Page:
By Andrea Thompson
There are many baffling things about the new teen weepie “Five Feet Apart,” but the most mind-boggling is how little it resembles itself in its unintentionally hilarious third act, when it completely comes apart at the seams.
Its beginning is innocent enough, and it even becomes subversive once the voiceover fades to show us a bunch of teenage girls hanging out talking about their upcoming party, and how sad they are that Stella (Haley Lu Richardson) can’t make it, even though she helped plan it. Aside from paleness, there’s not much at first to indicate that Stella is anything other than your average teen. Then her friends wave goodbye, she puts her nasal tubes in, and the camera pans back to reveal that what seemed like Stella’s bedroom is actually a hospital room.
Other things quickly become apparent, all of which basically indicate how much time she spends there. Stella’s on a first-name basis with much of the staff, greeting many of them like old friends, she’s quite adept at managing her very large medication regimen, and she’s quite knowledgeable about medical terminology and health information in general, obsessively maintaining her routine. The reason? She was born with cystic fibrosis, a life-threatening illness.
When she happens to meet Will (Cole Sprouse) a rebellious teen with the same illness, it’s the stuff swoonworthy romances are made of. Not only does their illness prevent them from touching, they have to be at least six feet apart at all times, or they risk catching each other’s bacteria. Just trust me when I say that would be bad. So not only is there a lot reasons for them to stay apart, there’s plenty to fuel Nurse Barb’s (Kimberly Hebert Gregory) determination to keep them apart. It’s enough to satisfy anyone’s appetite for high drama.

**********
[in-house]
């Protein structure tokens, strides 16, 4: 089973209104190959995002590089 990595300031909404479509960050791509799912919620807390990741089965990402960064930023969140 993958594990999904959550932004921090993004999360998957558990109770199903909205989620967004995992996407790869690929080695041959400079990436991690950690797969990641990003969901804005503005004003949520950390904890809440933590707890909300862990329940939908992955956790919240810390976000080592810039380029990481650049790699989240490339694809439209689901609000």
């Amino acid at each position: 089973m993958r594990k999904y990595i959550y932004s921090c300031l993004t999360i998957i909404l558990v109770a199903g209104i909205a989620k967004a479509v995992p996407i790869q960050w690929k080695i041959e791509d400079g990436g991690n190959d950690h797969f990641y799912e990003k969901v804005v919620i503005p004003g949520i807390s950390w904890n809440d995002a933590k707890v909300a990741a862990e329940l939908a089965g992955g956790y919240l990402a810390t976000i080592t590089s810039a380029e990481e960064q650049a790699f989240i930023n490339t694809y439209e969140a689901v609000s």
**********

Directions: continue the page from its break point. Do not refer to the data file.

Unlike her best friend Poe (Moises Arias), another kid in the hospital who’s had a string of boyfriends, Stella is new to opening up. Credit “Five Feet Apart” for mostly keeping the dramatics to a minimum in spite of the many dramatic reveals in not just the first, but the second half. Or rather, it slowly transforms Will from a character to an idealized dreamboat. Idealized or not, it’s familiar territory for Cole Sprouse since he’s essentially still playing Jughead, the character who made him famous on the hit teen show “Riverdale.” Richardson shines more not just due to her very real skills, but because Stella feels more like a person, rather than a collection of qualities designed to endear. She may have played a lead in the indie “Columbus,” but she’s probably more known to mainstream audiences for supporting turns in “The Edge of Seventeen” and “Split.”
Neither of them can hold a candle to Arias however, who steals every scene he’s in. He has likewise mostly done excellent work in supporting roles, and every minute of his time on-screen is a moment of regret that he isn’t the lead, since he seems far more interesting. Poe also gets to remind us of the very precarious situation they’ll all be in once they become adults, which is partly why his experience in dating hasn’t made him much better at opening up than Stella. As Poe points out, once he turns 18, he won’t have full coverage anymore, and his partner will have to pay for his care while he watches him die. It’s one of the most real moments in the film, and a reminder that the excellent health care they’re all receiving is as precarious as their health.
Then that goddamn third act hits, and that’s not only when “Five Feet Apart” stops being appealing to anyone outside of the angsty set, it (and Will) becomes so paternalistic it brings “Twilight” to mind. Will is basically the Manic Pixie Dream Boy. You know the kind, quirky, brooding, tends to disappear on the heroine but nevertheless helps her to be a more carefree person? Think Jack in “Titanic,” Augustus Waters from “The Fault in Our Stars,” Will Traynor from “Me Before You.” Maybe if the parents showed up more before this things wouldn’t have gotten out of hand, but what are you gonna do. There are quite a few teens who will enjoy this, but it’s the kind of movie you rewatch later in life while either laughing at yourself or writhing in shame. If “Five Feet Apart” does have a long shelf life, it’ll be as the movie you tuck away and get out when absolutely no one is looking, driven by that need many of us have to relive all that drama from a thankfully safe distance.